Kevin Seabrook
palmettoreport@gmail.com

(Rock Hill, S.C.) — There are only about 20 red wolves known to be left in the wild and a number of groups are working to save the animals from extinction.

Red wolves, which are native to the Carolinas, are a cousin of the grey wolf, which have similar features. Their red color and smaller body frames are the main things that distinguish them from grey wolves.

According to National Geographic, there are 6,000 grey wolves in the wild, which is a huge difference from the 20 known red wolves.

Experts say red and grey wolves have been on the decline since the 1800s due to hunting and trapping, but the red wolves have been the hardest hit.

“North Carolina has the only wild population (of red wolves) in the world,” said Kim Wheeler, executive director of the Red Wolf Coalition, based in Columbia, N.C.

“Just to give you an idea, right now we have 10 known collared (red) wolves. When I started with the coalition in 2005, we had 130 animals on the landscape here in the five counties (of eastern North Carolina),” said Wheeler.

Over the last 15 years, the red wolf population has dropped from about 130 to roughly 20, with about half of them collared for tracking.

Wheeler said the biggest obstacle for her team is working with local land owners, because 65 percent of the 1.7 million acres of eastern North Carolina where the wolves live is private property.

“They (the wolves) lost most, if not all of their land owner support. A red wolf born in the spring, by the time it’s hunting season, they’re sometimes about the size of a coyote. There’s open season on coyotes every day; you can shoot them any day of the week, because they’re considered a nuisance,” said Wheeler.

“What I find interesting is, it’s not so much hunters…it’s local (residents) that all of a sudden feel like their rights, their land-owner rights, have been violated. They feel like having these wolves on their landscape and not being able to shoot is a violation of their rights.”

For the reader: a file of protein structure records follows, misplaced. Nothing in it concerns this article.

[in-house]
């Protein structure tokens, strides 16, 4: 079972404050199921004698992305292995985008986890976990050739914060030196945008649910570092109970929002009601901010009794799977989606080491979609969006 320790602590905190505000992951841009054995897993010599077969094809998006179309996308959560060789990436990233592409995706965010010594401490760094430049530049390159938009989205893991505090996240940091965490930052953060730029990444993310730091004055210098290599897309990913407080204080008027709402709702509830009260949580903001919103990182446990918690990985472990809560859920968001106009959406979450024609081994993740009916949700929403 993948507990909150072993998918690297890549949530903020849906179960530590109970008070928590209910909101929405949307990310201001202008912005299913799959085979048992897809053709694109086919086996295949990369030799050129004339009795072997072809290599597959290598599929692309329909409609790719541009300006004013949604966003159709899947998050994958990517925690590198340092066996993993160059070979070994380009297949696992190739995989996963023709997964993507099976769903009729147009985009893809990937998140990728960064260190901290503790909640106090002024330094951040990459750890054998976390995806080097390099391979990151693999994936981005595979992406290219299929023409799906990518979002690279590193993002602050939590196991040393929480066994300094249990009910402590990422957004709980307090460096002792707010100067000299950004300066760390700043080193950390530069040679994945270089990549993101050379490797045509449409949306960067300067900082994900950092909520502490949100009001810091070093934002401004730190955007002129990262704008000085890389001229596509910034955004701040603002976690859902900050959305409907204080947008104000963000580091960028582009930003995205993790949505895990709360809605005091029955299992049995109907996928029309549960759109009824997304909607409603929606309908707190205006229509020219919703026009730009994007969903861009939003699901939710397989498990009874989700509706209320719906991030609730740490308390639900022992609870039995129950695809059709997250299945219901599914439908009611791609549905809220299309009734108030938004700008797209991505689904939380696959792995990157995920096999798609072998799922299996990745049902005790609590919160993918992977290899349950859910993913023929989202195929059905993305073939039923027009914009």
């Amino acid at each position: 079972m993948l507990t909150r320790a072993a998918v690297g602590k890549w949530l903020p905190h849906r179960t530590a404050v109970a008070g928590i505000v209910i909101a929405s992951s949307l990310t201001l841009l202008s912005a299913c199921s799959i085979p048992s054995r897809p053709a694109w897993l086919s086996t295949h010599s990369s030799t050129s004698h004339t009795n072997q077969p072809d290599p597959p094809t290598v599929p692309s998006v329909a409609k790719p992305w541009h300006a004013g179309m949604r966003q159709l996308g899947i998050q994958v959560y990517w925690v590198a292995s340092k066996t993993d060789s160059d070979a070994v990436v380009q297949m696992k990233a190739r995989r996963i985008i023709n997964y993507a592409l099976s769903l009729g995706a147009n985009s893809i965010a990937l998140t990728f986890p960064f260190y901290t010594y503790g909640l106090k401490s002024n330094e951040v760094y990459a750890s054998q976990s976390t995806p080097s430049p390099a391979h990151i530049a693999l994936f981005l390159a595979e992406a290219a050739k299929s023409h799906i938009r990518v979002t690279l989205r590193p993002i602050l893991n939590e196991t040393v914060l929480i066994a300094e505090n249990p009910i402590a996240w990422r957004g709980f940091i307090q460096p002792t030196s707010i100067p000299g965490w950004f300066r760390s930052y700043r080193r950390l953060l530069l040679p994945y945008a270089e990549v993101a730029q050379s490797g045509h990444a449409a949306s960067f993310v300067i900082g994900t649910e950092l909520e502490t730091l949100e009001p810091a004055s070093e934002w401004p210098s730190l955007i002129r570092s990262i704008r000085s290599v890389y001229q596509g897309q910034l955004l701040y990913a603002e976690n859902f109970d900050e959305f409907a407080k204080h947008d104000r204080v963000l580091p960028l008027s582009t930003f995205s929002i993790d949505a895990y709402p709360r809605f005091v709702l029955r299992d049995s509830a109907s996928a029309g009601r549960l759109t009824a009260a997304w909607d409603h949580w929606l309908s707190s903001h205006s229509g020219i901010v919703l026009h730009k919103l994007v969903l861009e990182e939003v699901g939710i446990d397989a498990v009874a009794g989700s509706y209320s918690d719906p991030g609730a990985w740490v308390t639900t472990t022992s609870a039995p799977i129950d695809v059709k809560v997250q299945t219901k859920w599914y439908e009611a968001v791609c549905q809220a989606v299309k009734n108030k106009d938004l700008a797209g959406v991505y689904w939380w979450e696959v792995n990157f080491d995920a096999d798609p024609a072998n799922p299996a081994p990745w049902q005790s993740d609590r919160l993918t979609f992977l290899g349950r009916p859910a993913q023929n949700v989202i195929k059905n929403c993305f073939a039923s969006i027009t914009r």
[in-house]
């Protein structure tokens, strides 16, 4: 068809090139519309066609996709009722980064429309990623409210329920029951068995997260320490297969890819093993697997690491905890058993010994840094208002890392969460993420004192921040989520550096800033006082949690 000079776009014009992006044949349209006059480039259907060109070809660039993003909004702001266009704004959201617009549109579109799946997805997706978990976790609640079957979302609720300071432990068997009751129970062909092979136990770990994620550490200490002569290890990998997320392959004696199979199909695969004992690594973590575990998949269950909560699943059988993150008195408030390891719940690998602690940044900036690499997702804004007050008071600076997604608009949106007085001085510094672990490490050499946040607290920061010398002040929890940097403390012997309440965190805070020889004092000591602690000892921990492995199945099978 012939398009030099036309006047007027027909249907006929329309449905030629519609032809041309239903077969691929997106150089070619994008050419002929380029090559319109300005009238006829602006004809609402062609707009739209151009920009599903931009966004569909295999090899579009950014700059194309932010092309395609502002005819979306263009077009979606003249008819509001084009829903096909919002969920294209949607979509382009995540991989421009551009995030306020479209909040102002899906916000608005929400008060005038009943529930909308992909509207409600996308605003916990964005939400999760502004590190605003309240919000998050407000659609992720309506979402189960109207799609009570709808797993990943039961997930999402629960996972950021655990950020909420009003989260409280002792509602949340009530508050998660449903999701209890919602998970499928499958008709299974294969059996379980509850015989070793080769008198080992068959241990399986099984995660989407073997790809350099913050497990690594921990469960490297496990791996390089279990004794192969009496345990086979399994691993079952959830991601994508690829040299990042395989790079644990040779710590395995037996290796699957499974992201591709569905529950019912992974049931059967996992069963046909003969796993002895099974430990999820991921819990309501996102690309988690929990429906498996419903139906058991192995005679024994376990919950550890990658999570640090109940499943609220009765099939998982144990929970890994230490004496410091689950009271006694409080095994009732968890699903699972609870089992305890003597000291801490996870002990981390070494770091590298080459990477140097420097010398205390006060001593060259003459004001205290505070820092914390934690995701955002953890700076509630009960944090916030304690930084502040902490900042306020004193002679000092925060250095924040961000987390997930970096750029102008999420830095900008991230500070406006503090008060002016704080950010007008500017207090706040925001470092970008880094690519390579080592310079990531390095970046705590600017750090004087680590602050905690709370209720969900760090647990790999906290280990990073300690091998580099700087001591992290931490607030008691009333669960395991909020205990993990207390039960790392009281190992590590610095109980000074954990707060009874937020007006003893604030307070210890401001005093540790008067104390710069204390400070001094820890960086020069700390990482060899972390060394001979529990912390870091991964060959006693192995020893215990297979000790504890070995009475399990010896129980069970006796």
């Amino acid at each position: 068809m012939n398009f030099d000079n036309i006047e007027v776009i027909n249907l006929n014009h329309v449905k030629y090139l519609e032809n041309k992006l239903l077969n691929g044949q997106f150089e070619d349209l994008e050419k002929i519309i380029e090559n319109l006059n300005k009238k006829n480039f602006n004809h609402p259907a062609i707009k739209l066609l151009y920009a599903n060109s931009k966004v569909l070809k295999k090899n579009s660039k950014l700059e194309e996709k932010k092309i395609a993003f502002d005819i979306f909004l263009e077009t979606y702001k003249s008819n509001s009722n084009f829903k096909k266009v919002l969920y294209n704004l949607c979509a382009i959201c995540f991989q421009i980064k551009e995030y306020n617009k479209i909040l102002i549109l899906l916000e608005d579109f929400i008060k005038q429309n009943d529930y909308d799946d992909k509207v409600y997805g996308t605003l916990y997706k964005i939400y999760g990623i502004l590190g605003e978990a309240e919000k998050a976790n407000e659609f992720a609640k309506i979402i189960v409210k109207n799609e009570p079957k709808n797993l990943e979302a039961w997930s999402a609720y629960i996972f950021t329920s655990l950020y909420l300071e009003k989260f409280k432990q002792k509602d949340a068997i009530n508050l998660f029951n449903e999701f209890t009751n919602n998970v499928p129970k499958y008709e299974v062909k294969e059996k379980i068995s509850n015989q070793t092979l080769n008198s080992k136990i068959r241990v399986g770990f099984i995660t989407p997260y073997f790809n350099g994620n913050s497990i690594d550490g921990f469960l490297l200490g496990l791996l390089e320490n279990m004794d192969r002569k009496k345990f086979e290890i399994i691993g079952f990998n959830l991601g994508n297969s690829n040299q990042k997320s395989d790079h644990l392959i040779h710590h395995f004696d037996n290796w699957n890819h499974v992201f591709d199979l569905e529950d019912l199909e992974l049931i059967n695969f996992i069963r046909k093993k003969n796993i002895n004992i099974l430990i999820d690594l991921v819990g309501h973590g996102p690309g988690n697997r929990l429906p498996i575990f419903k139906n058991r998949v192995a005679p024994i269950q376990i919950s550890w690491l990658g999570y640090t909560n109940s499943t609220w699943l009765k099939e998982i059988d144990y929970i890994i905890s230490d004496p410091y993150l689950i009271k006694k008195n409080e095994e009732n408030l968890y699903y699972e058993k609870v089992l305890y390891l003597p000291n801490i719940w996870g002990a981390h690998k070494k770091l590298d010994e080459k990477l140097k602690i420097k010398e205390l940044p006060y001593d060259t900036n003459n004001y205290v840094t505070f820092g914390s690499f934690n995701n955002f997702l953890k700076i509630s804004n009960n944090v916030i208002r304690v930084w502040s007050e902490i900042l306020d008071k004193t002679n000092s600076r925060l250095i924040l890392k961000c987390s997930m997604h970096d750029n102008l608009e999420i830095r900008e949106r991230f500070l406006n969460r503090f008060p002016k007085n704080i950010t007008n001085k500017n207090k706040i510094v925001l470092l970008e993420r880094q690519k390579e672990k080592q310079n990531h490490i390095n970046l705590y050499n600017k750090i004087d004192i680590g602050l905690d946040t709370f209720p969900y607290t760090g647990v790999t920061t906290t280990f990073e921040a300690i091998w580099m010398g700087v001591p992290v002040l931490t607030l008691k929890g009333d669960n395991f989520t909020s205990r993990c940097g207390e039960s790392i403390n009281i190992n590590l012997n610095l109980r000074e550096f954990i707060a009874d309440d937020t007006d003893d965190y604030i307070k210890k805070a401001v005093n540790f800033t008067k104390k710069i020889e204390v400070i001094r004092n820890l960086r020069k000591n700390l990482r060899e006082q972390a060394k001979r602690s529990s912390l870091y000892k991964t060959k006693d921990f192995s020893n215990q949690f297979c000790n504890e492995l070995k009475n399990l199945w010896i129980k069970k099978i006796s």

Catherine Kozak, an environmental journalist for the Coastal Review, said she thinks hunting has led to the decline of the species.

“When I first wrote about the red wolves, they were doing great. I think I first wrote about them in the 1990s. A few years later, this crisis developed where their population started crashing,” said Kozak.

“They had a pretty large range, but then…they started being hunted; wolves did not do well with hunters and that’s why they were mostly wiped out.”

Earlier this year, a federal judge ruled that the U.S. Fish and Wildlife Service had to again start releasing red wolves — bred in captivity at the St. Vincent National Wildlife Refuge in Florida — into the wild in North Carolina, which it had stopped doing in 2015.

The wildlife service stopped releasing the red wolves, due to concerns that too many of the animals were being killed by hunters, vehicles or poisoning, and opportunistic coyotes were breeding with the wolves.

However, the judge’s ruling comes after a lawsuit was filed on behalf of three non-profit groups, including the Red Wolf Coalition, which argued the move could ultimately lead to the extinction of the red wolf.

In the meantime, a number of groups, including the North Carolina Wildlife Resources Commission, have been working to educate the public about the plight of the red wolf, with the hope of conveying their importance to landowners in the area.

Kelsey Rumley, special programs coordinator for the Endangered Wolf Center, said red wolves could be a key factor to improving the environment.

“Red wolves have the potential to alleviate ecological pests like feral hogs and coyotes that may damage farmland. They are a keystone species much like the grey wolves in Yellowstone (National Park),” said Rumley.